If 2 years from now a 4 TB SSD stick will cost nothing then so a Thunderbolt external storage will be, and no one will toss out the entire machine, calm down...
    Right so screw the people that need internal storage. Viva la snake pit attached drive bricks. People that need embedded solutions, lets begrudge them. There’s only one true way. Rats nests of external storage. Again, look to the trash can Mac for an example of that raging success. A success so great, yet apple had to admit it was a failure. 
    How do you embed those “drive bricks” and “rats nets” into a Mac Mini enclosure? Stop dreaming, if people need those they’ll be external, obviously. If you dream of an enclosure as big as to enclose all of your fauna then you’re on the wrong thread, this thread is related to Mac Mini.
    There's an argument to made that there's no point in the Mac being "mini" if it requires an assortment of external peripherals to make it useful. Most external storage systems are bigger than the computer. Same with graphics accelerators like the Blackmagic. Doesn't that make the size of the computer itself pretty much irrelevant?

    How would the enjoyment or utility of a Mac in this class be adversely affected by making it twice as big? Or even three or four times as big, like the size of a small RAID enclosure? If that meant quieter operation, better thermal control, room for internal storage, and more flexibility in the components Apple can design around (like discrete graphics and/or more powerful CPUs), wouldn't that be grounds for making it bigger?

    I'm not saying that I'd prefer a bigger enclosure, I don't really care very much, I'm just saying it doesn't really NEED to be tiny. It just needs to be small enough to fit comfortably in the majority of use settings. Making it bigger wouldn't deter me from buying one.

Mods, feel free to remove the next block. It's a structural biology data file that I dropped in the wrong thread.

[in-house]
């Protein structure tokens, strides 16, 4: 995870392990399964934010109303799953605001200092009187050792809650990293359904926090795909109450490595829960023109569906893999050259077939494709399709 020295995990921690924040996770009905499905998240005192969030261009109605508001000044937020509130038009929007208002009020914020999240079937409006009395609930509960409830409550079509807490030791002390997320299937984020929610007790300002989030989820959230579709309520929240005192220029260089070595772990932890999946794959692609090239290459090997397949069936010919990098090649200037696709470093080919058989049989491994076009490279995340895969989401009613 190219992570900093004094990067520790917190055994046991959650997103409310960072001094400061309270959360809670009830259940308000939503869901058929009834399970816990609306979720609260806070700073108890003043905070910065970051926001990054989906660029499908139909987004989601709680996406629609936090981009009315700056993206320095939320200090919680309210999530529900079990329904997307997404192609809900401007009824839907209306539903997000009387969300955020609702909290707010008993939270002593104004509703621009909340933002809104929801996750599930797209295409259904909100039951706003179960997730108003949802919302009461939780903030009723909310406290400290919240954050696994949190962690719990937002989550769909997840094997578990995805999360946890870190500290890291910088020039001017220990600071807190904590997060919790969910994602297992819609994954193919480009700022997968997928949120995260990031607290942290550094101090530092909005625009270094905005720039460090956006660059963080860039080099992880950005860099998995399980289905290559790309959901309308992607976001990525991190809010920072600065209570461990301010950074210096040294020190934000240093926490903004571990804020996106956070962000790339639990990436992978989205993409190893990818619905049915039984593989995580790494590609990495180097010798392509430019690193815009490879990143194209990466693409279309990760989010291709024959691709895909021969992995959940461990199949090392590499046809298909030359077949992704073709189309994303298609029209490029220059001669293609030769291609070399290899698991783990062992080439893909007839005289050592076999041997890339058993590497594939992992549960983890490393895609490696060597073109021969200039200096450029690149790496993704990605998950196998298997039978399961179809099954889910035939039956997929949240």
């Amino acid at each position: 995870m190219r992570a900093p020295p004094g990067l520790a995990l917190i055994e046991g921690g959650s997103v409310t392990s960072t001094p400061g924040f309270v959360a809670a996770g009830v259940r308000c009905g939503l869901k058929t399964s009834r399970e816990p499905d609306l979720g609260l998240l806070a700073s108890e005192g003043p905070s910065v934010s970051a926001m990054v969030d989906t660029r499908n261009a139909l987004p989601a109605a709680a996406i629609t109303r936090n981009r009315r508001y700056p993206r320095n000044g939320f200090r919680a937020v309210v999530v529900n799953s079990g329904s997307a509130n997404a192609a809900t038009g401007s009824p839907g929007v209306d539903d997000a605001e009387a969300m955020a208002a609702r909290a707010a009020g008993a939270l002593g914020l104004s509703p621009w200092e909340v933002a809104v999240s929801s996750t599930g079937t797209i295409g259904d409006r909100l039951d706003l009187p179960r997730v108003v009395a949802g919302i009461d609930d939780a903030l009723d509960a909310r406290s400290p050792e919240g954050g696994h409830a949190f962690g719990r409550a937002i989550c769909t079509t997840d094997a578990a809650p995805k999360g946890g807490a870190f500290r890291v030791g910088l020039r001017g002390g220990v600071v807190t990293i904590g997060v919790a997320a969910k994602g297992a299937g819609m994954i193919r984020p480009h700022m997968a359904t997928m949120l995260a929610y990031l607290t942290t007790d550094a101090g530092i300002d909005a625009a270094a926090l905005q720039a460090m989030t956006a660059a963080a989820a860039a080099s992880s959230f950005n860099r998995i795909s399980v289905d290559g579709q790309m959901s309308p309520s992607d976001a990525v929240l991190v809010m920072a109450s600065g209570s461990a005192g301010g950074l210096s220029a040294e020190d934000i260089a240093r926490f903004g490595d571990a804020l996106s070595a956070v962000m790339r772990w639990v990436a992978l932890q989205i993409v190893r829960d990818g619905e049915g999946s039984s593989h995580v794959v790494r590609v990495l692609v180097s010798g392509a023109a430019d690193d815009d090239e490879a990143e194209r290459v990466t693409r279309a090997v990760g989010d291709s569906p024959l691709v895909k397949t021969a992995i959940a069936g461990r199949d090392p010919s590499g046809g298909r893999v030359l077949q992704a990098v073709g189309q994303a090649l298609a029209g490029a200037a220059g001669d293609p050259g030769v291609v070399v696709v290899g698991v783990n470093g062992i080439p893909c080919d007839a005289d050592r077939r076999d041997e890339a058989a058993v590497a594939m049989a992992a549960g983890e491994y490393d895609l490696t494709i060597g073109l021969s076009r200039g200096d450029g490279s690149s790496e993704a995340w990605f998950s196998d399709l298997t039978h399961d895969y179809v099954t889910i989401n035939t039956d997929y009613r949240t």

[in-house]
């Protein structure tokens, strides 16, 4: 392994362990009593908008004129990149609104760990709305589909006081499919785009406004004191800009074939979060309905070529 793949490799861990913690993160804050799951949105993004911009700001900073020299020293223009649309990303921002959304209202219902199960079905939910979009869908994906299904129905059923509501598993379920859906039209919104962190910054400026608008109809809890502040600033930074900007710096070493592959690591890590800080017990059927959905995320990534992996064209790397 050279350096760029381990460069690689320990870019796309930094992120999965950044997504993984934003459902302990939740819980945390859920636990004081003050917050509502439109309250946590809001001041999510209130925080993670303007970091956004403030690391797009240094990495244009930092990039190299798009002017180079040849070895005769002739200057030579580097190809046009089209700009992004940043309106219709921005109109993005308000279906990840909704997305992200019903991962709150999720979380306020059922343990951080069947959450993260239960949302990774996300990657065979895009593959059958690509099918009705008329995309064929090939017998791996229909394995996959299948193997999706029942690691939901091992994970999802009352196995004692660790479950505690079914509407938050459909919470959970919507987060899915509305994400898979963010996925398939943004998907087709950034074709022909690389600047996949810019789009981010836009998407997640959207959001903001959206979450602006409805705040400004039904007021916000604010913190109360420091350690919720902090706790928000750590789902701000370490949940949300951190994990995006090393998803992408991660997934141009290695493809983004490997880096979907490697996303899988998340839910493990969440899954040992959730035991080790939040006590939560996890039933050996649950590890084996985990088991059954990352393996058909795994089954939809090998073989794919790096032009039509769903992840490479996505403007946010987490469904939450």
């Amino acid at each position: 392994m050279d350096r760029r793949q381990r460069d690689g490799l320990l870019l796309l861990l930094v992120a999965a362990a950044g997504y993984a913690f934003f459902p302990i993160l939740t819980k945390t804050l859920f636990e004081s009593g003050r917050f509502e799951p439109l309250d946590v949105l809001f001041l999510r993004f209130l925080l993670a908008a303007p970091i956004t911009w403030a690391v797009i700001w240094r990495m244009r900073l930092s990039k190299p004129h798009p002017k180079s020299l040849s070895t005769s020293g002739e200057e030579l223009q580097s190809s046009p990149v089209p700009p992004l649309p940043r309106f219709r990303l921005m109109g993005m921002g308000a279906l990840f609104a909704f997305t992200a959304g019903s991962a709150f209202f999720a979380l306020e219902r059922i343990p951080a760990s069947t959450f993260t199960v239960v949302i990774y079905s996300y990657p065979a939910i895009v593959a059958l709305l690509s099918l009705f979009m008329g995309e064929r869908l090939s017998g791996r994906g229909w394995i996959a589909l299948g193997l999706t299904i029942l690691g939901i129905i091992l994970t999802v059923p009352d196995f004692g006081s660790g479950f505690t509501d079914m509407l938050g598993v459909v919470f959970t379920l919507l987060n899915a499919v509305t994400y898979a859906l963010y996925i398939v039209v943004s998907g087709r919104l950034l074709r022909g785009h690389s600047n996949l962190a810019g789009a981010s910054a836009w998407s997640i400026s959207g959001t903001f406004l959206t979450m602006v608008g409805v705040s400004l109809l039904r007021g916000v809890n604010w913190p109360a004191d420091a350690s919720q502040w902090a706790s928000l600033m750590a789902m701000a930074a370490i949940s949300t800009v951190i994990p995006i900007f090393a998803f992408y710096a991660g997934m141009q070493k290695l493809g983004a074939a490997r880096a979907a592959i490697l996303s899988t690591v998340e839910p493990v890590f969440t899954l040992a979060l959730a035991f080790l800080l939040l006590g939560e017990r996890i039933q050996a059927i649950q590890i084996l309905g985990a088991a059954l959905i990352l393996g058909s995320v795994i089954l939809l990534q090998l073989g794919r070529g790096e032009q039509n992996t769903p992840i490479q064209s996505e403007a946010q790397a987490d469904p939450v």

What folks are STILL whining about a decade and a half later is that Apple stopped making affordable towers when they dropped the MDD G4 machines in 2004.  

    They could make it a little larger but if they solved the thermal issues there’s no reason to.  With 2x airflow it’s likely fine.

    So it’s useless whining about something Apple has shown its not going to do.  We now have a headless iMac that costs pretty much exactly like an iMac (within $50 or so) without the screen. It’s not “overpriced”.  It’s not “underpowered”. And it’s designed like every other fucking Mac out there with soldered parts, adhesives and limited user upgrades.  

    People just need to GET OVER IT.  15 years of whining about how Apple cheats users, overcharges them and don’t give them what they want is enough for everyone else to get tired of it and tell these losers to buy a PC.   They aren the losers because of what they want but because they stay with a vendor that they think has been abusing them for over a decade.  Especially the dimwitted tools that start thier whining with “Ive owned a Mac ever since the original and Steve wouldn’t blah blah blah”.  Holy shit...that was an AIO  that if Steve could have gotten away with gluing shut to keep users out he would have.